Lecture 5.2 art of explanation lecture student notes
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Lecture 5.2 art of explanation lecture student notes Presentation Transcript

  • 1. InformativeCommunicationLecture 5.2University of AlbertaALES 204Nancy Bray 1
  • 2. HousekeepingNext week labs: Arts 118 2
  • 3. Lecture Outline1. What is informative communication?2. The art of explanation3. Learning a new genre (Example: fact sheets) 3
  • 4. 1. What is informativecommunication? 4
  • 5. Beaufort model ofwriting expertise Writing Subject process matter knowledge knowledge Discourse community knowledge Rhetorical Genre knowledge knowledge 5
  • 6. What isrhetoric? 6
  • 7. What is informativecommunication? 7
  • 8. You will haveto.. Give diabetics instructions on how to follow a good diet Explain ecosystems and conservation principles to tourists Instruct new employees on how to conduct food science experiments Explain complicated medical conditions to pet owners 8
  • 9. Audience and goal Representation of real world Expert Lay Audience 9
  • 10. Why bother?Textbooks written usingresearch-proven principleshelp students learn betterBy practising good informingand explaining techniques,medical professional are able todiagnose better 10
  • 11. If it goes wrong... Mars Climate Orbiter 1999 Lockheed Martin engineers sent navigation information in “pounds of force” NASA computers were programmed for “newtons” Orbiter flew too close to surface and disintegrated 11
  • 12. Types of informativecommunication Informatory = Explanatory = 12
  • 13. Genres of informativecommunication Explanatory Informatory 13
  • 14. Four components of effectiveinstructions (informatory)1. Desired state =2. Prerequisite state =3. Interim state =4. Unwanted states =Based on Farkas (1999) 14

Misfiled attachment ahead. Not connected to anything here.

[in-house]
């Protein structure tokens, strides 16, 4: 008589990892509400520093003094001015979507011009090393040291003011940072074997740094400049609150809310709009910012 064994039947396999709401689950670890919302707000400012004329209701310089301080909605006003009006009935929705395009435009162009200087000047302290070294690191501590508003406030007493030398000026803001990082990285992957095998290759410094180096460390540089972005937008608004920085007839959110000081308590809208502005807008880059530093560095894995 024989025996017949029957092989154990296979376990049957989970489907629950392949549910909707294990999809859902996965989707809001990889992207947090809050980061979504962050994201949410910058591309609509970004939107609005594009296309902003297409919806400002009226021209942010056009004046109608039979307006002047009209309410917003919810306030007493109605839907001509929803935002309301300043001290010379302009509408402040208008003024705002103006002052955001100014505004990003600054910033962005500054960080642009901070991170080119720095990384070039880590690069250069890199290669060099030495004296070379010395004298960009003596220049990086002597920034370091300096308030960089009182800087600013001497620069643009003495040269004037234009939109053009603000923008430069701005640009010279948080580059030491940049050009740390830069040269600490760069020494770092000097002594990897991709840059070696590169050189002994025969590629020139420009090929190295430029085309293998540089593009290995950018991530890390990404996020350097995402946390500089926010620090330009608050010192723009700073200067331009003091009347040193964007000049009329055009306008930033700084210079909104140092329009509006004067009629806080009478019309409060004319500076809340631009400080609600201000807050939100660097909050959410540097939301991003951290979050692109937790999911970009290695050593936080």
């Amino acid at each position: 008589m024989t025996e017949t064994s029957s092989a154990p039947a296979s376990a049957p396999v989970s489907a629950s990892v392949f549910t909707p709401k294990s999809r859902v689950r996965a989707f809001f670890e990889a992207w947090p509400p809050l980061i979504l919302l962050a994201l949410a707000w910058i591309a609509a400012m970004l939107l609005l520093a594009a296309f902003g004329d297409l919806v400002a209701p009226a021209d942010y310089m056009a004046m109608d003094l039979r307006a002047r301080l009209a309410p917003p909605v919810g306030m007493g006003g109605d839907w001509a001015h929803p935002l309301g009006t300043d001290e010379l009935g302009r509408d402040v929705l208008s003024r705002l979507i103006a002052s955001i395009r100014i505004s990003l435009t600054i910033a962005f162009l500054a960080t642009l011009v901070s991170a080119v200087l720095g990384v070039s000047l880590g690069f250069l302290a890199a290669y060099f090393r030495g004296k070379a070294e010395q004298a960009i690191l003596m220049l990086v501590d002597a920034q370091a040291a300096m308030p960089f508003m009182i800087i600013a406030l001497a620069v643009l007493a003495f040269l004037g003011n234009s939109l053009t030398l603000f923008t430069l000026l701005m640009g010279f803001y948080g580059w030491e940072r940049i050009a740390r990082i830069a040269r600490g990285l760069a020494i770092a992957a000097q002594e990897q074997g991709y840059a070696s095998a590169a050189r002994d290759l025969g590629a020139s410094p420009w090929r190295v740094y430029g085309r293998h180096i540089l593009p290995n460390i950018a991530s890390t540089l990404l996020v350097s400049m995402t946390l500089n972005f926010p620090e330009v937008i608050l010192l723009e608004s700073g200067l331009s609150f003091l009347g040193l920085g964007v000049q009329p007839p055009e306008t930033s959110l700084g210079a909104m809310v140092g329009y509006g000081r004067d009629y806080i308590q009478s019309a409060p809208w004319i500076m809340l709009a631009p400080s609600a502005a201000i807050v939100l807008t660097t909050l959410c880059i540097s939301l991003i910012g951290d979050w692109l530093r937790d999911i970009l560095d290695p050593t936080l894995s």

• 15. Example: Desired State 15
  • 16. Example: Prerequisite State 16
  • 17. Example: Interim State 17
  • 18. Example: Unwanted State 18
  • 19. 2. The art of explanation 19
  • 20. Steps for an effective explanation1. Define concepts by their essential, not associated, meaning2. Give an array of varied examples3. Offer “non-examples”, i.e., closely related, but distinct concepts4. Encourage learners to practice 20
  • 21. 1. Essentialmeaning Explain what familiar, but misunderstood, concepts mean and don’t mean Example: 21
  • 22. 2. Give a variety of examples Example: 22
  • 23. 3. Offer non-examplesExample: 23
  • 24. 4. Encourage learners to practice Workbooks Online tutorials Apply a concept in different contexts 24
  • 25. Things that can go wrongSource: LeFever (2012) The Art of Explanation 25
  • 26. 4. Learning a new genre 26
  • 27. What to think about 27
  • 28. Purpose and audience: fact sheet Representation of real world Expert Lay Audience 28
  • 29. Expectations of genre: fact sheet Paper document (now can be found on web) Can be informatory or explanatory Combines texts and visuals Uses plain language 29
  • 30. OrganizationOrganizationname & logo name & logo Title Title Sub-titles Sub-titlesCopy / text Visuals Visuals For more information For more information 30
  • 31. OrganizationnameEvery organization you workfor will have a style sheet onhow to include its logoDon’t need this for yourassignment 31
  • 32. Title / Point ofEntry Visual starting point of the fact sheet Shouldn’t be empty, i.e. “fact sheet” Text near point of entry should explain why reader should care 32
  • 33. BodyIncludes visual and textelementsShould not overpower title 33
  • 34. Subtitles Short and direct Should be able to understand the purpose of the fact sheet by looking at subtitles alone Should have some sort of order Can be used as a tool to “make it stick” 34
  • 35. Copy / text Written in plain English Limited to only the essential Usually formal tone, but not impersonal Avoid large blocks of text 35
  • 36. VisualelementsEnhance message, but do notoverwhelmDraw in the eye so should tellthe reader the topic of a factsheet at a glanceNeed to be relevant 36
  • 37. For moreinformation Always give reader a place to get more information Can make this up for your assignment 37
  • 38. Process: fact sheet Writecopy & Revise Test Designconsider Finalize copy visuals Proofs Publication 38
  • 39. Take awayWhat is informativecommunicationWhat is the difference betweeninformatory and explanatoryElements of good instructionsand good explanationsSteps to follow when learning anew genreElements of a fact sheet 39
  • 40. Photo CreditsAristotle from Wikipediatextbooks by greenasiandoctor by edenpicturesMars Climate Orbiter from WikipediaExplanation by Wonderlaneag inspectors by CIMMYTman at computer by Victor1558 40